(This bit is adapted from a May 1994 essay I published in Harper’s magazine, entitled “Embrace It,” which itself was adapted from my 1994 book “Out of Control.”)
If twentieth-century science can be said to have a single icon, it is the Atom.
As depicted in the popular mind, the symbol of the Atom is stark: a black dot encircled by the hairline orbits of several smaller dots. The Atom whirls alone, the epitome of singleness. It is the metaphor for individuality. At its center is the animus, the It, the life force, holding all to their appropriate whirling station. The Atom stands for power and knowledge and certainty. It conveys the naked power of simplicity.
But the iconic reign of the Atom is now passing. The symbol of science for the next century is the dynamic Net.
The icon of the Net, in contradistinction to the Atom, has no center. It is a bunch of dots connected to other dots, a cobweb of arrows pouring into one another, squirming together like a nest of snakes, the restless image fading at indeterminate edges. The Net is the archetype displayed to represent all circuits, all intelligence, all interdependence, all things economic and social and ecological, all communications, all democracy, all groups, all large coherent systems. This icon is slippery, ensnaring the unwary in its paradox of no beginning, no end, no center.
The Net is an entity whose exact size and boundaries are unknown. All we do know is that new portions and new nodes are being added to it at such an accelerating rate that it may be more of an explosion than a thing.
The Net – like all nets — is under eternal construction, in constant flux, and of fleeting permanence. The users of the Net are creating an entirely new writing space, far different from that carved out by a printed book or even a chat around a table. Because of this impermanence, the type of thought encouraged by the Net tends toward the non-dogmatic — the experimental idea, the quip, the global perspective, the interdisciplinary synthesis, and the uninhibited, often emotional, response. Many participants prefer the quality of writing on the Net to book writing because Net writing is of a conversational, peer-to-peer style, frank and communicative, rather than precise and self-consciously literary. Instead of the rigid canonical thinking cultivated by the book, the Net stimulates another way of thinking: telegraphic, modular, non-linear, malleable, cooperative.
A person on the Net sees the world in a different light. He or she views the world as decidedly decentralized. Every far-flung member is a producer as well as a consumer, all parts of it equidistant from all others, no matter how large it gets, and every participant is responsible for manufacturing truth out of a noisy cacophony of ideas, opinions, and facts. There is no central meaning, no official canon, no manufactured consent rippling through the wires from which one can borrow a viewpoint. Instead, every idea has a backer, and every backer has an idea, while contradiction, paradox, irony, and multifaceted truth rise up in a flood.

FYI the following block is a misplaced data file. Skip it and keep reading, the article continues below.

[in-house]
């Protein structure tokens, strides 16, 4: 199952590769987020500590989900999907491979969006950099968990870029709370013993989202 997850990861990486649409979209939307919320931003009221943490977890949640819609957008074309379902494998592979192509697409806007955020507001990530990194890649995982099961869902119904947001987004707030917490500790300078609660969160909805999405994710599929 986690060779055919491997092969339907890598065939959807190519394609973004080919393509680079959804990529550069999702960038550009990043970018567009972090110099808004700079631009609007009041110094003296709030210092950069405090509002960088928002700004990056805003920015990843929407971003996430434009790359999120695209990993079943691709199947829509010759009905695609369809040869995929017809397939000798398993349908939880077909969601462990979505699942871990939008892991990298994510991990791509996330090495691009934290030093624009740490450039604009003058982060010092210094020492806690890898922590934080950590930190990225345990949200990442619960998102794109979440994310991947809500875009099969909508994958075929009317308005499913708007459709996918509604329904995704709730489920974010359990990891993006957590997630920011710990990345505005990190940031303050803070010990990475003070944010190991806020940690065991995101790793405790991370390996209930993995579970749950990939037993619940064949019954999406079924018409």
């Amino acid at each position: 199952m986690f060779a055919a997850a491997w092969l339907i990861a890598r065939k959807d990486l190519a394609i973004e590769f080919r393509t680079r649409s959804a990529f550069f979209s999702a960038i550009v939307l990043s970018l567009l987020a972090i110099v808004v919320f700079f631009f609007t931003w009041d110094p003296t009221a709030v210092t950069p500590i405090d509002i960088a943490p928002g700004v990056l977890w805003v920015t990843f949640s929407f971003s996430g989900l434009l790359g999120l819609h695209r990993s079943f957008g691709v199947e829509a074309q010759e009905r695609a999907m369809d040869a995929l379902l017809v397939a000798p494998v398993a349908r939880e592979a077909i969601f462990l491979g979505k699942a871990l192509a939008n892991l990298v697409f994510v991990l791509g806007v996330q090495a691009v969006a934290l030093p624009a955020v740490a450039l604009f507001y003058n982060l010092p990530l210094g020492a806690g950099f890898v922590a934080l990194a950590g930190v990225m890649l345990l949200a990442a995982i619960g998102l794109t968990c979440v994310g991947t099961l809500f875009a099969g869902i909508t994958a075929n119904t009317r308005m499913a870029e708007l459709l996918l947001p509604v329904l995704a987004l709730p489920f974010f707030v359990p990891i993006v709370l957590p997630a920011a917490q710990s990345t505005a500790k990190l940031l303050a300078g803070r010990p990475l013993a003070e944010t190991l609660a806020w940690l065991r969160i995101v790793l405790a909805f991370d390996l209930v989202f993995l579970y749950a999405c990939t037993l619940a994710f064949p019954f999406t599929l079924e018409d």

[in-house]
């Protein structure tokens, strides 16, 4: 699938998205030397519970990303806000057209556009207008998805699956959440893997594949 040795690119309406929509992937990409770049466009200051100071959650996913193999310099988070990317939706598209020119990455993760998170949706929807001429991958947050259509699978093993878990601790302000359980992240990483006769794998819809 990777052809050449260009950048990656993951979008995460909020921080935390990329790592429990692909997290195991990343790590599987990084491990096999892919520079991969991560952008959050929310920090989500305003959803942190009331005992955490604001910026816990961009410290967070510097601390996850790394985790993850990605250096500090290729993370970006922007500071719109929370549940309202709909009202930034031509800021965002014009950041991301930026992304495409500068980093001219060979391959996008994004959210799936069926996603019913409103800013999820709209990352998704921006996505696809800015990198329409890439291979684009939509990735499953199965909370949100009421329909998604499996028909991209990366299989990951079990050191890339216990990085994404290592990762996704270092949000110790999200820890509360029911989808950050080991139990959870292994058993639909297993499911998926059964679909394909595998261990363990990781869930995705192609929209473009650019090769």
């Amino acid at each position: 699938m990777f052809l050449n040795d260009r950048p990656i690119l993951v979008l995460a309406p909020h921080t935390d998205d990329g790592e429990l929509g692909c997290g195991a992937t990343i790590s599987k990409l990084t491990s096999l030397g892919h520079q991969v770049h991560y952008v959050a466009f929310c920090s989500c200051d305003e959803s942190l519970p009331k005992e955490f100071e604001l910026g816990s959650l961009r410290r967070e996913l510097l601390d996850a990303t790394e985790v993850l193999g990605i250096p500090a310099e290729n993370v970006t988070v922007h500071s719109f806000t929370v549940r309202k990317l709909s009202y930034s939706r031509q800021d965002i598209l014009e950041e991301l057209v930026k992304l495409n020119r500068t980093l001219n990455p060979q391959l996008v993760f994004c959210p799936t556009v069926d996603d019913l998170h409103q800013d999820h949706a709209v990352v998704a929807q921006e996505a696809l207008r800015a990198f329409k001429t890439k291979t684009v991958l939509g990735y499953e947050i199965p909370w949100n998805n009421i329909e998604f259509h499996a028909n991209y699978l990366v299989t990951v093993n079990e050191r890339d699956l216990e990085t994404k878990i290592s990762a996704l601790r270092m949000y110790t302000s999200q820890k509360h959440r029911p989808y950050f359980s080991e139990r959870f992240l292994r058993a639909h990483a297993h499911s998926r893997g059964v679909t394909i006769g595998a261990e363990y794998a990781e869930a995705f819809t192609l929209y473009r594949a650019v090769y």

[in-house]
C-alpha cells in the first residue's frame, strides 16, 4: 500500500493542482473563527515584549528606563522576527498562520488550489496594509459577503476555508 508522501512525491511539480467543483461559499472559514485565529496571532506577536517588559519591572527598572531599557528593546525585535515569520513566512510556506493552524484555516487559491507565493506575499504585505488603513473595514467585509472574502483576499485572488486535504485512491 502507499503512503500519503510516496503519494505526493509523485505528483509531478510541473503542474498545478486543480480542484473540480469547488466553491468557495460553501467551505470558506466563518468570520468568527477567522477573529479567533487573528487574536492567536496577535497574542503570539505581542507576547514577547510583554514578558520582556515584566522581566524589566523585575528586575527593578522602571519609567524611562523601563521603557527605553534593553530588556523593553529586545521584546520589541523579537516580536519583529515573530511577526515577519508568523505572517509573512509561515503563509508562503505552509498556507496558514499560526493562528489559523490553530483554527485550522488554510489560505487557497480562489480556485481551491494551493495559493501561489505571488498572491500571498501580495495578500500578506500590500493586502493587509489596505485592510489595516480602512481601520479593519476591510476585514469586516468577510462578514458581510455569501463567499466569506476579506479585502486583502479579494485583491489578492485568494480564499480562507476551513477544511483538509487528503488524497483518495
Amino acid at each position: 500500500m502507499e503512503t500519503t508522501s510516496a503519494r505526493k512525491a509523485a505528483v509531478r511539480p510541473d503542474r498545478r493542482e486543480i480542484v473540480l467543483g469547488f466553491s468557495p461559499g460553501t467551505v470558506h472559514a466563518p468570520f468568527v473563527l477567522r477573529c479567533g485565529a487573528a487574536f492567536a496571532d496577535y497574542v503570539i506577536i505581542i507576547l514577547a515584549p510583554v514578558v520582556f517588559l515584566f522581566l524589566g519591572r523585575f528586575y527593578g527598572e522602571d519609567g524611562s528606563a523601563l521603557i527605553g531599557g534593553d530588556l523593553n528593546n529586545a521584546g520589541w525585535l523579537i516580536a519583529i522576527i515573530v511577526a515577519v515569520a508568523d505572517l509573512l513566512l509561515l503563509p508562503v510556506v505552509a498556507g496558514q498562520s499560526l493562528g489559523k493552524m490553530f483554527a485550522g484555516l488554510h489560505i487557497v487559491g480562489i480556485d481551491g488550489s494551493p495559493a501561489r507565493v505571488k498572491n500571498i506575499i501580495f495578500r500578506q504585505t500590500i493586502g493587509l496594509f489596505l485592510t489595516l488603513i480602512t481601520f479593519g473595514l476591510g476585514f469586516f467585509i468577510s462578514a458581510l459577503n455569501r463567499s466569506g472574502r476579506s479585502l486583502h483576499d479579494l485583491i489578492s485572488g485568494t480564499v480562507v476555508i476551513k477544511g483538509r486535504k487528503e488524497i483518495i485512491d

It is no coincidence that post-modernism arose as the Network formed. In the last half-century a uniform mass market has collapsed into a network of small niches — the result of the information tide. An aggregation of fragments is the only kind of whole we now have. The fragmentation of business markets, of social mores, of spiritual beliefs, of ethnicity, and of truth itself into tinier and tinier shards is the hallmark of this era. Our society is a working pandemonium of fragments.
People in a highly connected yet deeply fragmented society can no longer rely on a central canon for guidance. They are forced into the modern existential blackness of creating their own cultures, beliefs, markets, and identities from a sticky mess of interdependent pieces. The industrial icon of a central authoritative “I” becomes hollow. Distributed, headless, emergent wholeness becomes the social ideal.
The critics of early computers capitalized on a common fear: that a Big Brother brain would watch over us and control us. What we know now of our own brains is that they too are only networks of mini-minds, a society of dumber minds linked together, and that when we peer into them deeply we find that there is no “I” in charge there either. Not only does a central-command economy not work; a central-command brain won’t either.
In its stead, we can make a nation of personal computers, a country of decentralized nodes of governance and thought. Almost every type of large-scale governance we can find, from the body of a giraffe, to the energy-regulation in a tidal marsh, to the temperature regulation of a beehive, to the flow of traffic on the Internet, resolves into a swarmy distributed net of autonomous units and heterogeneous parts.
No one has been more wrong about computerization than George Orwell in 1984. So far, nearly everything about the actual possibility-space that computers have created indicates they are not the beginning of authority but its end.
In the process of connecting everything to everything, networks of computers elevate the power of the small player. They make room for the different, and they reward small innovations. Instead of enforcing uniformity, they promote heterogeneity and autonomy. Instead of sucking the soul from human bodies, turning computer-users into an army of dull clones, networked computers — by reflecting the networked nature of our own brains and bodies — encourage the humanity of their users. Because they have taken on the flexibility, adaptability, and self-connecting governance of organic systems, we become more human, not less so, when we use them.